The result: existing and prospective customers find it difficult to determine the motivations or types of expertise relevant when it comes to evaluating your offering. This is particularly difficult if your software solution is innovative, complex or expensive.
11 Actions For Establishing, Protecting, And Expanding Trust With Prospective (And Existing) Customers
Despite the importance of trust being at the heart of virtually all business trade since the beginning of commerce, there are surprisingly few tested models that effectively dissect its components. Existing models tend to break trust down into two core elements: ‘credibility’ and ‘reliability’. The good news is you can establish ‘credibility’ relatively quickly – particularly, by tapping into the centers of influence (e.g. the right referral sources).
To effectively build trust, Jeremy Chan, Founder of Toronto-based Jonah Group has implemented specific processes that effectively establish its credibility. Under the leadership of his management team, the software development agency takes specific actions whether they are working with midsized or large international prospective clients/clients, including:
- Provide different perspectives on issues facing clients/prospects;
- Share the kind of detail that clients/prospects prefer to demonstrate thoughtfulness and transparency; and
- Provide ‘the straight goods’ rather than ‘candy coating’ difficult issues so as to give clients/prospects the opportunity to collaboratively work through them.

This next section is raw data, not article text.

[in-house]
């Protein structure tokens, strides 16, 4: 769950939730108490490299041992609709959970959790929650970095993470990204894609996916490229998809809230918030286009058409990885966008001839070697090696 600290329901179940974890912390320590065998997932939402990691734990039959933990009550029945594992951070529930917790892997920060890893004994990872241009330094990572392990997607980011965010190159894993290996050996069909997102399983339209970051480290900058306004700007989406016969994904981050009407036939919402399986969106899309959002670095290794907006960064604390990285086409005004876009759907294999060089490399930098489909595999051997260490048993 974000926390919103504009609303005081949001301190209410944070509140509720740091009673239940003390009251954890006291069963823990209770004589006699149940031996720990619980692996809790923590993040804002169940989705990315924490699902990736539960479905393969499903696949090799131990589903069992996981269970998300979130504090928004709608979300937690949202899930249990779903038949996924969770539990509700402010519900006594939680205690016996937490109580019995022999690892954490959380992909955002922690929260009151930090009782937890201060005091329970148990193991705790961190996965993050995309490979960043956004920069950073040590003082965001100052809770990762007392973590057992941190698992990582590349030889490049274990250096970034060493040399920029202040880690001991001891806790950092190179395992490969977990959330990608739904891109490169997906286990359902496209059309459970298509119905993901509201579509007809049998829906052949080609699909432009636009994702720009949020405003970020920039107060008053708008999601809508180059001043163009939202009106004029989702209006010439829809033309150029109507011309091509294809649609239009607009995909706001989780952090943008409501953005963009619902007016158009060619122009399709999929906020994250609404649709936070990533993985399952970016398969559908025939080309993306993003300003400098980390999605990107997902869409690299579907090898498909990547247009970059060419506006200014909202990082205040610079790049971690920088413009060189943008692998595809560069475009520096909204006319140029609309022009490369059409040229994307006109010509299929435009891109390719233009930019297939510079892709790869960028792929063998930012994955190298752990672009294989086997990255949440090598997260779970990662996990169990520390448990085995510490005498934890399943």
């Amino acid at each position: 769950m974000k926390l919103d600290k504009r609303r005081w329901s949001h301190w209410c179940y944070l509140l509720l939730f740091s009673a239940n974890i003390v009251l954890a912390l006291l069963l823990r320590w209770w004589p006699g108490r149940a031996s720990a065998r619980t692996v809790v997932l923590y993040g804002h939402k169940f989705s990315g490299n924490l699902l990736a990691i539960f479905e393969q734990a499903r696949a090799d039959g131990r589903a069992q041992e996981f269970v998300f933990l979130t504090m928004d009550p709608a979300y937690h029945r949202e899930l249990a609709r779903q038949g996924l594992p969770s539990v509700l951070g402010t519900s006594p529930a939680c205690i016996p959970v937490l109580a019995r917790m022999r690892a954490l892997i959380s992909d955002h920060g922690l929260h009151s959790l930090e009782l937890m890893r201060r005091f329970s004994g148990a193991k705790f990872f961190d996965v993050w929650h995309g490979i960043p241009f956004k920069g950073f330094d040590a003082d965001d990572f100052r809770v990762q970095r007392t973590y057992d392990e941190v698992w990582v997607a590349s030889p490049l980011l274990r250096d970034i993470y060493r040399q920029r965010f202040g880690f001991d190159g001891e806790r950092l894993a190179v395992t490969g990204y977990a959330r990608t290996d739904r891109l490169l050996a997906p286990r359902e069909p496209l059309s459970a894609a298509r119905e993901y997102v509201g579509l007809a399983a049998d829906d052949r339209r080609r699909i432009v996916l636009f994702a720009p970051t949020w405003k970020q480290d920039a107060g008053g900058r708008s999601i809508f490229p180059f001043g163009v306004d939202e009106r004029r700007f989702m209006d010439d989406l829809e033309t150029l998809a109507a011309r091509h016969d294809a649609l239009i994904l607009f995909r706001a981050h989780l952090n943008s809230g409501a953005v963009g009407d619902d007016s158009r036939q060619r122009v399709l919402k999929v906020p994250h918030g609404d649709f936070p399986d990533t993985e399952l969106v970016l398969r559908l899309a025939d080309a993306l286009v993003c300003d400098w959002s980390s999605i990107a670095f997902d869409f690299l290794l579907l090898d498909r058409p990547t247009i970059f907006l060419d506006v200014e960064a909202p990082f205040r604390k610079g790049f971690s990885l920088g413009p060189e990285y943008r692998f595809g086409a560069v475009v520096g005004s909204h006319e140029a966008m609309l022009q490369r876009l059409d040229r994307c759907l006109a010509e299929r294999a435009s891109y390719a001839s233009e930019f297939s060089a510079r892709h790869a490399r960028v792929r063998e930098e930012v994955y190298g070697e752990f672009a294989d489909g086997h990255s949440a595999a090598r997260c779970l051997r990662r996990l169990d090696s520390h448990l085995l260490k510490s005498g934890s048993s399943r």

To increase customers’/prospects trust in your product/company, you should also find opportunities to raise your ‘credibility’ by doing the following:
- Use the terminology of clients/prospects when interacting with them not your jargon;
- Propose short-term deliverables allowing you to demonstrate skills in your area of expertise as well as deepen your understanding of the way a customer prefers to work (before engaging in larger projects);
- Acknowledge when you don’t know something rather than try to appear ‘perfect’;
- Always speak the truth (rather than hyperbole) – even if doing so means risking an engagement; and
- Provide real insights (i.e. actionable ideas/solutions) rather than trying to withhold them for leverage or financial gain.
When focusing on building trust, only the ‘reliability’ component requires you to deliver positively and consistently over an extended time period. According to Elizabeth Williams of Candler Chase, ‘Think of trust as a bank account into which you are always making deposits of ‘good will’. Find frequent opportunities to deliver on low effort promises and/or provide real value. Taking this approach ensures that you are regarded favourably. It also safeguards you if/when something goes awry. Finally, it demonstrates you are determined to maintain long-term business relationships that are mutually beneficial.’
To increase customers’/prospects trust in your product/company, you should also find opportunities to raise your ‘reliability’ by doing the following:
- Demonstrate a genuine enthusiasm to regularly hear, and remedy, any issues that arise;
- Show humility rather than be defensive when issues arise; and
- Introduce processes into your company for actively looking for errors so that they can be addressed before they have a negative impact on customers. Share these efforts (and their outcomes) with customers/prospects to demonstrate your commitment to anticipating and future-proofing your customers’ success. At the same time, reward members of your team who find and correct such errors.
About The Author
Andrew Z. Brown is Founder and Chief Innovation officer of Bridgemaker Referral Programs. He is the lead author of the How to Grow Your Business Through Better Relationships series – which includes books on optimizing growth by leveraging referral sources, channel partners and strategic alliances.